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Along the funny bank, or watery mead,
Ten thousand stalks their various blossoms spread:
Peaceful and lowly in their native foil,
They neither know to spin, nor care to toil ;
Yet with confess’d magnificence deride
Our vile attire, and impotence of pride.
The Cowslip smiles, in brighter yellow dress’d,
Than that which veils the nubile virgin's breast :
A fairer red stands blushing in the Rose,
Than that which on the bridegroom's vestment flows.
Take but the humbleft Lilly of the field;
And if our pride will to our reason yield,
It must by sure comparison be shown
That on the regal seat great David's son,
Array'd in all his robes, and types of power,
Shines with less glory, than that simple flower.
Of fishes next, my friends, I would enquire,
How the mute race engender, or respire ;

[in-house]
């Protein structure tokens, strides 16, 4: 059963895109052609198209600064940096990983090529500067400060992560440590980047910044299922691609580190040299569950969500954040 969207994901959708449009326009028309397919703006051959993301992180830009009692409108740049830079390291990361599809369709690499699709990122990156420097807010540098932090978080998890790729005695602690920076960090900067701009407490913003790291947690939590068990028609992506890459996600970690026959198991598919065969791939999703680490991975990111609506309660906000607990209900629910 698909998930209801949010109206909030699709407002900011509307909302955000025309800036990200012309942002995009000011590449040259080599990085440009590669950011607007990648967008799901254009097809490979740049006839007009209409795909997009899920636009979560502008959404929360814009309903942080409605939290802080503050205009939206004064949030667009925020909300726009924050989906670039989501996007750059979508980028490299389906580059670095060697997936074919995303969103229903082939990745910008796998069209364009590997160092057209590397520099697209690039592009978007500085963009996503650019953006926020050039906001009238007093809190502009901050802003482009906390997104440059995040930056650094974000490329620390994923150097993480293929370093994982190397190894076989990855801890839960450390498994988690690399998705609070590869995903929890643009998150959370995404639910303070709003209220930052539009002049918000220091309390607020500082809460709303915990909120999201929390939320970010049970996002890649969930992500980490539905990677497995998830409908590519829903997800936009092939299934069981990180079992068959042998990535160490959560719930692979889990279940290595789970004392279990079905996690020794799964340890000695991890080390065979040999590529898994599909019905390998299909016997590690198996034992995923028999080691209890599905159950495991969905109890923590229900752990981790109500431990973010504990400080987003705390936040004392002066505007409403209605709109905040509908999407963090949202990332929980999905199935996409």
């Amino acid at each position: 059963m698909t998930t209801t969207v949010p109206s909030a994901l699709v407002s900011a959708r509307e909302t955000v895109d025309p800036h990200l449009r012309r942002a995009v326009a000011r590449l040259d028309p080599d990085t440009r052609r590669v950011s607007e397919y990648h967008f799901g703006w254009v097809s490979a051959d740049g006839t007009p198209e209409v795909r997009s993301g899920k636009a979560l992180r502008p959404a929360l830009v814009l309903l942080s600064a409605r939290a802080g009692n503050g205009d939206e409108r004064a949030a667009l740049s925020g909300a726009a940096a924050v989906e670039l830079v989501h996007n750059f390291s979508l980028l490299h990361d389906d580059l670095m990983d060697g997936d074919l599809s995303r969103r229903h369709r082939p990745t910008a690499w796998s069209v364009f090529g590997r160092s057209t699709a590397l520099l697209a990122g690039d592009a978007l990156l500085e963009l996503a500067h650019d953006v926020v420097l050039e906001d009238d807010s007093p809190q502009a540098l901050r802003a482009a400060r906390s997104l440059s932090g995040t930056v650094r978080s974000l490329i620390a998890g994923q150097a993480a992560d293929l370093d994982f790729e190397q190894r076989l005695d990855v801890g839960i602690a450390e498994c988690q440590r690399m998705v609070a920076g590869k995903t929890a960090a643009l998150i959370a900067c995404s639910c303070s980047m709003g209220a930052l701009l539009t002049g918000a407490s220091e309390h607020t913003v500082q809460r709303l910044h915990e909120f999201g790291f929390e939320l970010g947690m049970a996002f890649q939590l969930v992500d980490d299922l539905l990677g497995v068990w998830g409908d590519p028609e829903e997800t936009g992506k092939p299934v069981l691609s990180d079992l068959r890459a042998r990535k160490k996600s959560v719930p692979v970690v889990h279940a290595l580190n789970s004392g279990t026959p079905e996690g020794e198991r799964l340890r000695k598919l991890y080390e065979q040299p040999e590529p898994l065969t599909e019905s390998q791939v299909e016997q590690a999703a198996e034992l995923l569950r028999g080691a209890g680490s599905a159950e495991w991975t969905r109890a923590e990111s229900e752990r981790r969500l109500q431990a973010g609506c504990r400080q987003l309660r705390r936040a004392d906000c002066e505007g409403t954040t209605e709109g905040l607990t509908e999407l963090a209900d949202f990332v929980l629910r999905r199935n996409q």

From the small fry that glide on Jordan's stream
Unmark'd, a multitude without a name,
To that Leviathan, who o'er the seas
Immense rolls onward his impetuous ways,
And mocks the wind, and in the tempeft plays.
How they in warlike bands march greatly forth
From freezing waters, and the colder North,
To southern climes directing their career,
Their station changing with th' inverted year.
How all with careful knowledge are endued,
To chuse their proper bed, and wave, and food :
To guard their spawn, and educate their brood.
Of Birds, how each according to her kind
Proper materials for her neft can find,
And build a frame, which deepest thought in man
Would or amend, or imitate in vain.
How in small Aights they know to try their young,
And teach the callow child her parent's song.